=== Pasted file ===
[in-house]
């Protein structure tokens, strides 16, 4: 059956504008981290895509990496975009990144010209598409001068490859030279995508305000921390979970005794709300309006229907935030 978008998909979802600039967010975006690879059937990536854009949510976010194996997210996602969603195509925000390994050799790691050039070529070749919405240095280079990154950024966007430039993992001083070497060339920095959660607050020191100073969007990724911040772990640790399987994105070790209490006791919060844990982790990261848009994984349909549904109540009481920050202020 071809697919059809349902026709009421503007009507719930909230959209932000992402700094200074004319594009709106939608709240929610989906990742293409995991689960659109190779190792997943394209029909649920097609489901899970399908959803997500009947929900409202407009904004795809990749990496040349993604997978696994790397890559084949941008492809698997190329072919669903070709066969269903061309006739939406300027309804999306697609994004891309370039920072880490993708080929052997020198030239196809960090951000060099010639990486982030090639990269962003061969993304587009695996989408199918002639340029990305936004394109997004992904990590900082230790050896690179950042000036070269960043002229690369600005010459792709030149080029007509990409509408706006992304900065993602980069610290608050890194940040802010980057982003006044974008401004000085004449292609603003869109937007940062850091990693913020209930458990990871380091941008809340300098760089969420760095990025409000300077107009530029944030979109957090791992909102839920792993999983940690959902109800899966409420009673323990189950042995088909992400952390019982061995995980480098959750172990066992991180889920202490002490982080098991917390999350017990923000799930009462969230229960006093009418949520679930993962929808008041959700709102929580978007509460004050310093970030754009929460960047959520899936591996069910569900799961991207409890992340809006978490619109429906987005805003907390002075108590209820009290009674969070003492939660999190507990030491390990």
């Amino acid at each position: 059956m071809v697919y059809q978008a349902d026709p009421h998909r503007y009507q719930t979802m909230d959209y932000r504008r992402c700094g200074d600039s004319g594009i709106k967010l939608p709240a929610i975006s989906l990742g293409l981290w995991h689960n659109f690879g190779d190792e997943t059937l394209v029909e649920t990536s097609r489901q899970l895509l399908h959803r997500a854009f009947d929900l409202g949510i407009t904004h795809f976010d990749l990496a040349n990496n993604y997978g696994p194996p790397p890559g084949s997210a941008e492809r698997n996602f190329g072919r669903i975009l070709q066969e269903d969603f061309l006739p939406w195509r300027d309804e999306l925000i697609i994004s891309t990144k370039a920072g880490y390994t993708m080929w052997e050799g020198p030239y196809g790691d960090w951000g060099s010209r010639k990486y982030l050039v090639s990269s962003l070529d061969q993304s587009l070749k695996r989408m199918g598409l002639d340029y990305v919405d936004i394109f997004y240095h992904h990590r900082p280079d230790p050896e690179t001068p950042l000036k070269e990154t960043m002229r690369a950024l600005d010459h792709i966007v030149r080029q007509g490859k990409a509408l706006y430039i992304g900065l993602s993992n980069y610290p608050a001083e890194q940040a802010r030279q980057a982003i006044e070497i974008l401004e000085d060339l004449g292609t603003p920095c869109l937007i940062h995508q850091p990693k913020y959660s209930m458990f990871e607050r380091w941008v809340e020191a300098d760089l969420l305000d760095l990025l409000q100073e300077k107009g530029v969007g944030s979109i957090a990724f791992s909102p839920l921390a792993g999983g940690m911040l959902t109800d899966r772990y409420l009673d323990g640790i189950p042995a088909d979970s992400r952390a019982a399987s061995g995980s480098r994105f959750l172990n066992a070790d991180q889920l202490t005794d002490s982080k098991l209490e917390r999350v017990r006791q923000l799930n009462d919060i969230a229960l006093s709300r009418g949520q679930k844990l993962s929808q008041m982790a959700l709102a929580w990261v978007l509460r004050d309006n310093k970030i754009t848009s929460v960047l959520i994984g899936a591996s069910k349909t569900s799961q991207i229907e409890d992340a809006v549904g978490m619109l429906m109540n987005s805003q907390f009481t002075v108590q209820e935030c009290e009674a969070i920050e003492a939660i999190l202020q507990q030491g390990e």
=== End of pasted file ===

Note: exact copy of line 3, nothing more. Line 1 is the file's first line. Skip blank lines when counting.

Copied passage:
């Amino acid at each position: 059956m071809v697919y059809q978008a349902d026709p009421h998909r503007y009507q719930t979802m909230d959209y932000r504008r992402c700094g200074d600039s004319g594009i709106k967010l939608p709240a929610i975006s989906l990742g293409l981290w995991h689960n659109f690879g190779d190792e997943t059937l394209v029909e649920t990536s097609r489901q899970l895509l399908h959803r997500a854009f009947d929900l409202g949510i407009t904004h795809f976010d990749l990496a040349n990496n993604y997978g696994p194996p790397p890559g084949s997210a941008e492809r698997n996602f190329g072919r669903i975009l070709q066969e269903d969603f061309l006739p939406w195509r300027d309804e999306l925000i697609i994004s891309t990144k370039a920072g880490y390994t993708m080929w052997e050799g020198p030239y196809g790691d960090w951000g060099s010209r010639k990486y982030l050039v090639s990269s962003l070529d061969q993304s587009l070749k695996r989408m199918g598409l002639d340029y990305v919405d936004i394109f997004y240095h992904h990590r900082p280079d230790p050896e690179t001068p950042l000036k070269e990154t960043m002229r690369a950024l600005d010459h792709i966007v030149r080029q007509g490859k990409a509408l706006y430039i992304g900065l993602s993992n980069y610290p608050a001083e890194q940040a802010r030279q980057a982003i006044e070497i974008l401004e000085d060339l004449g292609t603003p920095c869109l937007i940062h995508q850091p990693k913020y959660s209930m458990f990871e607050r380091w941008v809340e020191a300098d760089l969420l305000d760095l990025l409000q100073e300077k107009g530029v969007g944030s979109i957090a990724f791992s909102p839920l921390a792993g999983g940690m911040l959902t109800d899966r772990y409420l009673d323990g640790i189950p042995a088909d979970s992400r952390a019982a399987s061995g995980s480098r994105f959750l172990n066992a070790d991180q889920l202490t005794d002490s982080k098991l209490e917390r999350v017990r006791q923000l799930n009462d919060i969230a229960l006093s709300r009418g949520q679930k844990l993962s929808q008041m982790a959700l709102a929580w990261v978007l509460r004050d309006n310093k970030i754009t848009s929460v960047l959520i994984g899936a591996s069910k349909t569900s799961q991207i229907e409890d992340a809006v549904g978490m619109l429906m109540n987005s805003q907390f009481t002075v108590q209820e935030c009290e009674a969070i920050e003492a939660i999190l202020q507990q030491g390990e």